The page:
Download PS1 from Dropbox

Download PS1 from Dropbox

Add Users To Group Based On Attribute

SCENARIO
You have a bunch of users with some property in common in your on-prem AD and you want to add them all to an AD group.

PROBLEM
Normally to add a bunch of users to an AD group you’d simple use “dynamic groups” and set the filter up and never bother with it again. This however becomes a problem when dealing with Azure AD since that doesn’t support dynamic groups (since it can’t look up all properties in your AD).

SOLUTION
The solution is below. You specify the name of the AD group (“NAME_OF_AD_GROUP” in example below) you want to add users, you change what attribute (“extensionattribute1“) you want it to filter on and what the attribute has to be (“WHATEVER“) and the script iterates through every users and adds them to the AD group. This can be setup as a secheduled task to get the same effect as a dynamic group but would work for Azure AD as well.

Download PS1 from Dropbox

Download PS1 from Dropbox

Bulk Converting Domains To Federated

SCENARIO
You’re the administrator of an Exchange environment with lots of domains registered over the years for whatever reasons, as an example different business units with different e-mail domains. You’ve added them all to the Azure AD and verified them but now you need to tie them to the AD Federation Service (ADFS).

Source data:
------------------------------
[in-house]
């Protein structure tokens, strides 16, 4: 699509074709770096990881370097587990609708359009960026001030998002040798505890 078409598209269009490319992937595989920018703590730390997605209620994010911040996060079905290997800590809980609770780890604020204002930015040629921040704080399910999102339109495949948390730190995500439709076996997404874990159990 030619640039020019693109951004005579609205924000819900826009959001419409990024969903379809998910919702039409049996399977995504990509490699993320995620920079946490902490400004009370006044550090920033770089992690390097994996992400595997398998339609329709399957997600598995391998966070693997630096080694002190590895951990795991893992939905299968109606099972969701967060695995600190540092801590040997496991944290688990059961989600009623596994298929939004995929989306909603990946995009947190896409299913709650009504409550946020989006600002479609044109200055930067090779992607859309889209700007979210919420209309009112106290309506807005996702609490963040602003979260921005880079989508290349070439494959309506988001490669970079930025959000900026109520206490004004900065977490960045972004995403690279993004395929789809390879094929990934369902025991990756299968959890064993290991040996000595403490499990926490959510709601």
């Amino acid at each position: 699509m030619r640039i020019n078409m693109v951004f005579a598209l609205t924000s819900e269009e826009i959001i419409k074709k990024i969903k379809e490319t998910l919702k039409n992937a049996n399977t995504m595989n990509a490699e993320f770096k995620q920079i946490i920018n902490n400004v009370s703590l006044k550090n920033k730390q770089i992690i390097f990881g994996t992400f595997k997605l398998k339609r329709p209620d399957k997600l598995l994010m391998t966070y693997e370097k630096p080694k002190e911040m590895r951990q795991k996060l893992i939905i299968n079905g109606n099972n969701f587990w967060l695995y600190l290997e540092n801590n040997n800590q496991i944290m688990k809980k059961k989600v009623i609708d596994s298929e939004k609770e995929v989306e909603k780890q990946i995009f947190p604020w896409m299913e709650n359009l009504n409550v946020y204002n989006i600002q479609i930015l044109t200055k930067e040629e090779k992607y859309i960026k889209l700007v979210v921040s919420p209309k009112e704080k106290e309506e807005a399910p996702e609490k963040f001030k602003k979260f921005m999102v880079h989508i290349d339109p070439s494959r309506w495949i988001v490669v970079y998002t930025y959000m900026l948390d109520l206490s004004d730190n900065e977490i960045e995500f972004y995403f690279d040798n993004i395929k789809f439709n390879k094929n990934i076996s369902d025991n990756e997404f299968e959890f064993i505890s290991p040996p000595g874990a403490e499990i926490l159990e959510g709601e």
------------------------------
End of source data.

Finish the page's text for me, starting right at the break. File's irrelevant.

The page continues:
PROBLEM
Problem is it takes alot of time to first sort out all domains that are verified and then federating them, a very tedious task.

SOLUTION
Solution is you export all your domains into a CSV file (just listing all the domainnames is fine), the run this script and it will import the CSV file and for every entry it will check to make sure if it’s verified and if so, federate it with the ADFS. Remember to run this on the ADFS server and the Powershell needs to be launched as administrator!

OPTIONAL
You could replace the import of the CSV file to read out all the UPN suffixes from your domain. If you’ve done your job for a proper O365 migration you’ve made sure all the UPN’s match their e-mails then all e-mail domains should exist as a UPN suffix. If you want to do that, replace the line “$domains = Import-Csv CSV_FILENAME.csv” with this:


Another option is to do a get-msoldomain and filter on “Verified” domains only. But beware, this will tie all verified domains to your ADFS, be sure you really want that! If you do, replace the “$domains=” statement with this: